Thursday Headlines: J.P. Morgan slashes IB comps even though revenue is up over last year

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J.P. Morgan's investment bank cut employee compensation by 3 percent to an average of $289,611 per worker for the first nine months of the year, even as the division generated 10 percent more revenue over the year-ago period, according to The Wall Street Journal.

The investment banking staff counted 26,615 people at the end of the third quarter - 1,101 fewer than at the end of the second quarter. Companywide the number of employees expanded 3 percent to 256,663.

The news came as The New York Times reported that the bank's third quarter profits fell by 4 percent on dropped revenue, which fell 11 percent to $24.4 billion, "amid a slowdown in stock and debt offerings that had propped up the bank's results in previous quarters. Difficult trading conditions, slimmer profit margins on lending, and the elimination of overdraft and other penalty fees also weighed on top-line growth."

The home lending division continued to "bleed money," and contributed to billions of dollars in legal fees associated with the mortgage crisis. JPMorgan Chase's credit card services, asset management and commercial banking units posted profits.

The bank's quarterly earnings are seen as a barometer of the financial services industry, as other Wall Street banks will release their reports over the next week.

Other News:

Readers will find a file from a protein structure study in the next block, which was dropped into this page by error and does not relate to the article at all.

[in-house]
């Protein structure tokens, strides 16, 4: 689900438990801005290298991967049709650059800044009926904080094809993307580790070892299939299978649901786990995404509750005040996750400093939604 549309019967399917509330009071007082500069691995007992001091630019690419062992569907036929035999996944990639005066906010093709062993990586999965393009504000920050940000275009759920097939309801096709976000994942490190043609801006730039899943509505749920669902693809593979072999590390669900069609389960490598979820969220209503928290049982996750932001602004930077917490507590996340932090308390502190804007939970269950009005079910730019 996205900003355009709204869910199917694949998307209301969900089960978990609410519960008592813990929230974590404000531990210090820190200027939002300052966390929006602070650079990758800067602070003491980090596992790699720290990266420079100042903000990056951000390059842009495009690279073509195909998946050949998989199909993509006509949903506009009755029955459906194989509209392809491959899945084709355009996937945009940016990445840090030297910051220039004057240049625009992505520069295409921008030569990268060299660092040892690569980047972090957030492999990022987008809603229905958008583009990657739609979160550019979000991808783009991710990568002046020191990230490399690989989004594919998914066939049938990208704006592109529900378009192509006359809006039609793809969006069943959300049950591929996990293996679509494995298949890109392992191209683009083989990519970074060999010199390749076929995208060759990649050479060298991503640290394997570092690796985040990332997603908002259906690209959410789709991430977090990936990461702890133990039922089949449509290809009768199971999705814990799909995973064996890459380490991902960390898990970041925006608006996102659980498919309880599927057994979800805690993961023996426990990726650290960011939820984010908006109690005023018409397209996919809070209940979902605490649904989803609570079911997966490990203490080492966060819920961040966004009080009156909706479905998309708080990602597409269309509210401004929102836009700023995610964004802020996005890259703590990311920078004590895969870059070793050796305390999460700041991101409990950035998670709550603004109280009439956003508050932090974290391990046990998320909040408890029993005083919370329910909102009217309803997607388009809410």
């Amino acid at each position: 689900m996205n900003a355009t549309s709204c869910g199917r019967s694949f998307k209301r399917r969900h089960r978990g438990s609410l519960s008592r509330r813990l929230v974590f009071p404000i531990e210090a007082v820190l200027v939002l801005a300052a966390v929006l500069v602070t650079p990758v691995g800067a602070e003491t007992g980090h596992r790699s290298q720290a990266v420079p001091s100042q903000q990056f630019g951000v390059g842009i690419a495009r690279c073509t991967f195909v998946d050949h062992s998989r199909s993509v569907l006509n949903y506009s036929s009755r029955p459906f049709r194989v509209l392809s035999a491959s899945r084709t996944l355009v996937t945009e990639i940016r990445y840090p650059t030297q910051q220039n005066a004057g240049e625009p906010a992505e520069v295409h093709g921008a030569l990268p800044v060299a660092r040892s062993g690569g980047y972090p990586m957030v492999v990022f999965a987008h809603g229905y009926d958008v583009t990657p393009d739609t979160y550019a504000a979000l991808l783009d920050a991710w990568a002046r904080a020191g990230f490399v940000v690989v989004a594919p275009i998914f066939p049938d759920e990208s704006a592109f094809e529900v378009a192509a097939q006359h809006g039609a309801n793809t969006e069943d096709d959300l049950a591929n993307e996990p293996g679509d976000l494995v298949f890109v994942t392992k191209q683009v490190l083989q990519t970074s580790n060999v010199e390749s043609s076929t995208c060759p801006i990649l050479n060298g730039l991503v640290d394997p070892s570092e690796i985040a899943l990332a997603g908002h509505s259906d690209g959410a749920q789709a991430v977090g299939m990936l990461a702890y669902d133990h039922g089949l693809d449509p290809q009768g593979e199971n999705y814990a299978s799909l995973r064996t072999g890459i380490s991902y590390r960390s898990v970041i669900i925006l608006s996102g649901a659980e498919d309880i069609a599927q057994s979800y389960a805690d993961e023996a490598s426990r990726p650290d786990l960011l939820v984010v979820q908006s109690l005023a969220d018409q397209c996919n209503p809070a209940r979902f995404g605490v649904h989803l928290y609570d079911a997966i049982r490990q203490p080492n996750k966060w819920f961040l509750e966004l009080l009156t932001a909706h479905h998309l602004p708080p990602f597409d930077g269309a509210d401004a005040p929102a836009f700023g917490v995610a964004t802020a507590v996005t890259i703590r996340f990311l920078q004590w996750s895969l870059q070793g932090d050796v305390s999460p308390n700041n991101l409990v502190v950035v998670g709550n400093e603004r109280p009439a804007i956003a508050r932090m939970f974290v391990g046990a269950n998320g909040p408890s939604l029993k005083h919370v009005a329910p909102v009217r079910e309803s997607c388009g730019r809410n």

Most hedge funds will escape the new tougher federal oversight which targets those with more than $50 billion in assets. [Financial Times]

MetLife may seek a buyer for its mortgage operation. [Bloomberg]

Those convicted of insider trading are facing harsher sentences than in the past. [WSJ]

The EU's effort to recapitalize banks means the region's bankers will forego bonuses and shareholders will give up dividends. [Businessweek]

An escalation in Europe's debt crisis may trigger a selloff in Asian assets. [Bloomberg]

Goldman Sachs and Morgan Stanley may consider dropping their status as bank holding companies to avoid expenses tied to the Volcker rule. [Businessweek]

A Sydney-based hedge fund founded by three former Goldman Sachs traders closed shop. [Businessweek]

Credit hedge fund Stone Tower Capital has opened a new office in Ireland. [Hedge Fund Net]

Hedge fund manager Brian Kelly, a regular on the CNBC show Fast Money, has launched a new global macro fund, Shelter Harbor Capital, with $2.4 million and 10 investors. [Hedge Fund Net]

Hedge fund manager Man Group has launched a long/short equity fund. [Hedge Fund Net]

Focus Financial bought LVW Advisors of Pittsford, N.Y.-a pickup that signals the wind-down of Convergent Wealth Advisors' institutional unit. [Investment News]

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